Ever since I was a little girl, I viewed willpower as a positive thing. I can remember being encouraged to do things I hated, and just powering through them. Going to school on the bus where I was bullied every single day? Did it! Slogged through AP Biology when English was my jam (but the AP English teacher told me I wasn’t good enough)? Did it and got the college credits!
Basically, I learned that life is hard, most things aren’t enjoyable, and I just had to suck up the bad to get to some slivers of fun and enjoyment. When I reached “middle age” I realized that this is not the best way. In fact, I ended up exhausted and anxious.
Culturally, having willpower is seen as being strong and self-controlled. If you’ve ever been called “too emotional” or “out of hand”, you know how much “controlling yourself” is seen as a plus. In fact, Merriam Webster defines willpower as “the ability to control one’s own actions, emotions, or urges,” and “strong determination that allows one to do something difficult.”
But what happens when we are “out of control”? When we speak our truths and express our anger and frustration? What happens when we decide not to do the difficult thing? Or to decide for ourselves what difficult things we want to tackle and for what reasons?
I define willpower as, “suffering through stuff I hate to attain a goal.” Since I hate to suffer, I try to steer clear of willpower as much as possible. I look for attainable goals, and then build on those.
Our cultural and societal focus on willpower leads us to judge those we find lacking, and unfortunately that often includes ourselves. Since I teach approachable exercise classes here on Revel, and have struggled with weight and fitness my whole life, I’m going to look at some fitness myths:
“You can’t out-train a bad diet.”
“Ab exercises will give you a six-pack.”
“Do this workout to shred your mid-section.”
“Tone your arms, your legs, or your backside.”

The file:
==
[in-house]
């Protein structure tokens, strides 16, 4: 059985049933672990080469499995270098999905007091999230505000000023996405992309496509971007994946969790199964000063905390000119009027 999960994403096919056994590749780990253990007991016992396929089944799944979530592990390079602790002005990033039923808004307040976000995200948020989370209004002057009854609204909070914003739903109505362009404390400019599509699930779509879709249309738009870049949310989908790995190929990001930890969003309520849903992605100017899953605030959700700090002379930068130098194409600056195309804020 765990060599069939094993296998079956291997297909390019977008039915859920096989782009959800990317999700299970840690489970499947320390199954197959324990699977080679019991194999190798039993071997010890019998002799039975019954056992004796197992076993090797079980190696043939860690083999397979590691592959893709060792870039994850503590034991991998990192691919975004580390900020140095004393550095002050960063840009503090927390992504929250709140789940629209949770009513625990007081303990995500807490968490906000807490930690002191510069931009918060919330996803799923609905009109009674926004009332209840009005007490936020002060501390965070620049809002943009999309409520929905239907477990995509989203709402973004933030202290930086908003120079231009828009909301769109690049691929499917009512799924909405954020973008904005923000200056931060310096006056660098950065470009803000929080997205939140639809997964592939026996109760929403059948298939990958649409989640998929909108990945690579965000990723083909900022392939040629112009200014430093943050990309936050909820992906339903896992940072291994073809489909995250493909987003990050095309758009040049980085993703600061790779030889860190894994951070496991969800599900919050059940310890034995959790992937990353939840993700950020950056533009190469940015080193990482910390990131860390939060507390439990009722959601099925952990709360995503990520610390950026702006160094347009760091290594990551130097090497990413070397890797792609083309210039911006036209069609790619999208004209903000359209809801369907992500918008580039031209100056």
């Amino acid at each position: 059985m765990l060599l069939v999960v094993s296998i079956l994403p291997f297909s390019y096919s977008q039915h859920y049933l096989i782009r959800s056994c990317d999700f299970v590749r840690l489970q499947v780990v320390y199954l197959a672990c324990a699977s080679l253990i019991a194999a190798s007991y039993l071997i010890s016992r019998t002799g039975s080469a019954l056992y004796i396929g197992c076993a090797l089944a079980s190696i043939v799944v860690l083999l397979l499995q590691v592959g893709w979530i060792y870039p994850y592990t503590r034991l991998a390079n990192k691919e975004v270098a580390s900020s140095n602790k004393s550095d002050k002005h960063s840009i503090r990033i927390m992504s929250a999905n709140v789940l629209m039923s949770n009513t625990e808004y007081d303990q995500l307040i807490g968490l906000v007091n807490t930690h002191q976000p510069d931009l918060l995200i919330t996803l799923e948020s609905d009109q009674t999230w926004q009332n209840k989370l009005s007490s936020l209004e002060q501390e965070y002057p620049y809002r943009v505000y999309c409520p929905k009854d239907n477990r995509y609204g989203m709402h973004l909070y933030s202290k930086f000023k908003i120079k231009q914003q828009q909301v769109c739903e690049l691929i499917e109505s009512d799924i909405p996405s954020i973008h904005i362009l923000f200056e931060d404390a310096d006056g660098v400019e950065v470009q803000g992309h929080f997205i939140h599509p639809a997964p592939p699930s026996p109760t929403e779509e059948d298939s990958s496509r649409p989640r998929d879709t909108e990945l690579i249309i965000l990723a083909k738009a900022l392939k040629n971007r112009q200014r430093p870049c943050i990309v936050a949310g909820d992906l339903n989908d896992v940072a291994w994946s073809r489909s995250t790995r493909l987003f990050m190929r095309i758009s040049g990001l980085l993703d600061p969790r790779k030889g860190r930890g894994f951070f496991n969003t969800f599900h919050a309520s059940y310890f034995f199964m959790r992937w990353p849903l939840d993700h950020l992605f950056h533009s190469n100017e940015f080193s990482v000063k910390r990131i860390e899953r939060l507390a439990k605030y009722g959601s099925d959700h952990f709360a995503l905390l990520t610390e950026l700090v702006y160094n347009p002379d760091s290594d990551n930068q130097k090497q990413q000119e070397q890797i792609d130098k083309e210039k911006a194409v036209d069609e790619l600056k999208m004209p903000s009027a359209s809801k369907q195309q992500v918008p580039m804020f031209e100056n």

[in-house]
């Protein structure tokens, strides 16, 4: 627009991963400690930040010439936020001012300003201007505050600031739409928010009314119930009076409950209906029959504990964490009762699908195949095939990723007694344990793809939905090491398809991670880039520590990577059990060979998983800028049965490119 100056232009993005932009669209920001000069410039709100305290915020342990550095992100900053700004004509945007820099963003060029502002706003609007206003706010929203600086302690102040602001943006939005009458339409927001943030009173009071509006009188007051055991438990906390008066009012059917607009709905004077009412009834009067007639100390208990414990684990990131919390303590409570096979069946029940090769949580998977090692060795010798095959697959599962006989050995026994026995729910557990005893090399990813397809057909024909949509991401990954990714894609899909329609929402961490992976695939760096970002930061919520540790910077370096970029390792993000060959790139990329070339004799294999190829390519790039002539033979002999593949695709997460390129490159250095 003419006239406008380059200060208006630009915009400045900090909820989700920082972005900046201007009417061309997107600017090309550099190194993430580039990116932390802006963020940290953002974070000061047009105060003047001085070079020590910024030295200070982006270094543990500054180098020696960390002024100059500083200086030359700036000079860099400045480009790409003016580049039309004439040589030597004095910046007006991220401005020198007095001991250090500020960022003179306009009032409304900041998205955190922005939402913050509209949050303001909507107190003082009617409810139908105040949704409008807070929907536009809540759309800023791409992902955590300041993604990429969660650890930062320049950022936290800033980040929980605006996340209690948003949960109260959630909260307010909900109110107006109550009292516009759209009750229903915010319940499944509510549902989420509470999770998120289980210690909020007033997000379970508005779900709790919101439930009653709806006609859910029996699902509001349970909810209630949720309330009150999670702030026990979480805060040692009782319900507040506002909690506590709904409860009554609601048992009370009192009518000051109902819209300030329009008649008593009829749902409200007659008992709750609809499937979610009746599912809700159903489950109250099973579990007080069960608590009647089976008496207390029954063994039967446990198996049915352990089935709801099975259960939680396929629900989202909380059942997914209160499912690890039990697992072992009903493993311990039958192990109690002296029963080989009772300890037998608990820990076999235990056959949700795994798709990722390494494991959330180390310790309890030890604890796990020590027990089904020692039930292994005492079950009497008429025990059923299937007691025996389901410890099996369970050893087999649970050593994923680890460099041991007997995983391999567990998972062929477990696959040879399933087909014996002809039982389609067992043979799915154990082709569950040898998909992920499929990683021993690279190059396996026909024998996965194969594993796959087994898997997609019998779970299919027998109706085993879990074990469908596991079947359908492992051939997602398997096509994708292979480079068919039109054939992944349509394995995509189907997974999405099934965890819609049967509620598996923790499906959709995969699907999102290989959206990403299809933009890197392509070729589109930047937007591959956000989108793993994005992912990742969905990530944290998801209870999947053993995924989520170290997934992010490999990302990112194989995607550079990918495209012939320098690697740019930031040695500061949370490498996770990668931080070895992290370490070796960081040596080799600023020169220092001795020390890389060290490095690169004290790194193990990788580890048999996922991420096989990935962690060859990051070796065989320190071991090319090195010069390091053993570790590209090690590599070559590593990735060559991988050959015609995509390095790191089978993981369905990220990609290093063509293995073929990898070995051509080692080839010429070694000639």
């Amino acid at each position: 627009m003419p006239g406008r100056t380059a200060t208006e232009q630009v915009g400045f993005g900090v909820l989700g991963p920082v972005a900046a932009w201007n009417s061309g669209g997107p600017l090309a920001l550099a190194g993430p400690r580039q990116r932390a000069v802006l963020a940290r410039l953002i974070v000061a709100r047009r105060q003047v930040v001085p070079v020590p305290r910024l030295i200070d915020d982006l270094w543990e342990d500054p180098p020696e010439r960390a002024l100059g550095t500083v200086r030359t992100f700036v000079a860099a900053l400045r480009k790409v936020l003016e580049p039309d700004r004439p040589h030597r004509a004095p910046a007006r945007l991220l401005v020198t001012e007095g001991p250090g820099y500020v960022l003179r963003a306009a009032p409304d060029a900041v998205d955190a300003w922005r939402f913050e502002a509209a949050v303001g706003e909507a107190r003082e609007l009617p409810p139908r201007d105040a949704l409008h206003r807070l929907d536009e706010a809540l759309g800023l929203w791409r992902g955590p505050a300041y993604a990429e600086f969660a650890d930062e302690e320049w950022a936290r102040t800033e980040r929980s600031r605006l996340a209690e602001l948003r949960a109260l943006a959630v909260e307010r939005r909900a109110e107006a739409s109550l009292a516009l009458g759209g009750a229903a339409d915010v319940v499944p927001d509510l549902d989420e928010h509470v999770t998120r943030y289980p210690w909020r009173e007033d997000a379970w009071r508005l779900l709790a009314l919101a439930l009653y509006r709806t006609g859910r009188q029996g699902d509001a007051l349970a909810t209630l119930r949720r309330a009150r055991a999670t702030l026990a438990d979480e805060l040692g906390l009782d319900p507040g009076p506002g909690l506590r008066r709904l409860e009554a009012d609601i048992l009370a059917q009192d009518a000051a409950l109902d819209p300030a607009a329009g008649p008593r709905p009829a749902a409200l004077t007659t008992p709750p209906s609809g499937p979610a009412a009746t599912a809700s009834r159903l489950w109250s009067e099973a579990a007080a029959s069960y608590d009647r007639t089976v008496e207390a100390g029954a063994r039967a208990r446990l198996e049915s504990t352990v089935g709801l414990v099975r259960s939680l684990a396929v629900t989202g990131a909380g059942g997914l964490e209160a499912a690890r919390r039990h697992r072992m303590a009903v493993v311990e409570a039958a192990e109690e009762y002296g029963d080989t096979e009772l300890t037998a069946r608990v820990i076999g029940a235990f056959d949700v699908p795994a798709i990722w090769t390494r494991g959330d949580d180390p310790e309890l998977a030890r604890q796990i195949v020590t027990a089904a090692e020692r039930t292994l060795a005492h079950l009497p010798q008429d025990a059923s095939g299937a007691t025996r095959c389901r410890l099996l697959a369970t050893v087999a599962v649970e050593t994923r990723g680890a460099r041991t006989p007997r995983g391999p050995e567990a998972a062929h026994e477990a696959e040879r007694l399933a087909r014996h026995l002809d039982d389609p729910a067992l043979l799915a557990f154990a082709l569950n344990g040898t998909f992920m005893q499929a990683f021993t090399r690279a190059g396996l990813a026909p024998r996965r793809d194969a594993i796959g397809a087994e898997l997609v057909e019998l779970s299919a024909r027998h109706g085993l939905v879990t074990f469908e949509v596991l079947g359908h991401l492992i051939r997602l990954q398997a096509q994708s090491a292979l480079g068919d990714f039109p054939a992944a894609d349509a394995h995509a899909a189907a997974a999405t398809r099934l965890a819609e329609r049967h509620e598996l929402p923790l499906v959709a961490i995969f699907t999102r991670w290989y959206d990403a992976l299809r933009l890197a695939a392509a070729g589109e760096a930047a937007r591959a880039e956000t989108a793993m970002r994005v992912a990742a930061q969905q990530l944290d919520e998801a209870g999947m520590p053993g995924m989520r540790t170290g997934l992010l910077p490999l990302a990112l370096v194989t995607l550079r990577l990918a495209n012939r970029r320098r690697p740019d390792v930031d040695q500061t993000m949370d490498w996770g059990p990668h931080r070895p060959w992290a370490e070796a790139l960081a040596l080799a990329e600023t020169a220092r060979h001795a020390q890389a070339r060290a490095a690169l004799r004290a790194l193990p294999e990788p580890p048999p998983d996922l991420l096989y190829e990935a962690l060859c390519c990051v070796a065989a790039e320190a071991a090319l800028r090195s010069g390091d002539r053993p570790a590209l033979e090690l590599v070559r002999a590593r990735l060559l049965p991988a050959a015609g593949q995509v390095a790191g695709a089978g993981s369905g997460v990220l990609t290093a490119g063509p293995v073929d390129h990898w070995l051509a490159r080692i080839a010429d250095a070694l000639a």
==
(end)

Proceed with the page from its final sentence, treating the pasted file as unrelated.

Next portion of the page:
First, look at the assumptions here - that if you exercise and have a belly or some body fat, then you must have no willpower when it comes to food. That if you don’t have defined abs (which almost nobody does), it must be because of your lack of willpower around exercise. That if you had the willpower to do the right workouts, your could spot-tone all your wobbly areas.
These myths assume that you should be willing to suffer to reach unrealistic goals that will somehow make your life complete. Yes, you too can have it all if you’re willing to be miserable.
What if you decided not to do this? What if you decided not to suffer through things you hate to attain goals you may not even care about? Can’t you still have it all?
I say, “Yes, you can!”
Life is too short to keep forcing yourself to do things you hate. Willpower is not the best way forward. Instead, look at what makes you feel good, which will help you move forward without pain and suffering.
I exercise daily, not because I want to look a certain way, or be a certain size, but because exercise helps me feel and function better. I meditate, not because I’ve been told it’s good for me, but because I can feel how much clearer I think and how much more productive I am when I take those few minutes in the morning.
I do podcasts and livestreams, write articles, and serve my clients because having a thriving business that brings me money makes everything else I want to do possible.
I invite you to look at the areas of your life where you might be using willpower to force your way through, and see if you can find a more positive motivation.
Since I started this work of reframing, I’ve let go of some things, added others, and look at happiness as my metric. It changed my life!
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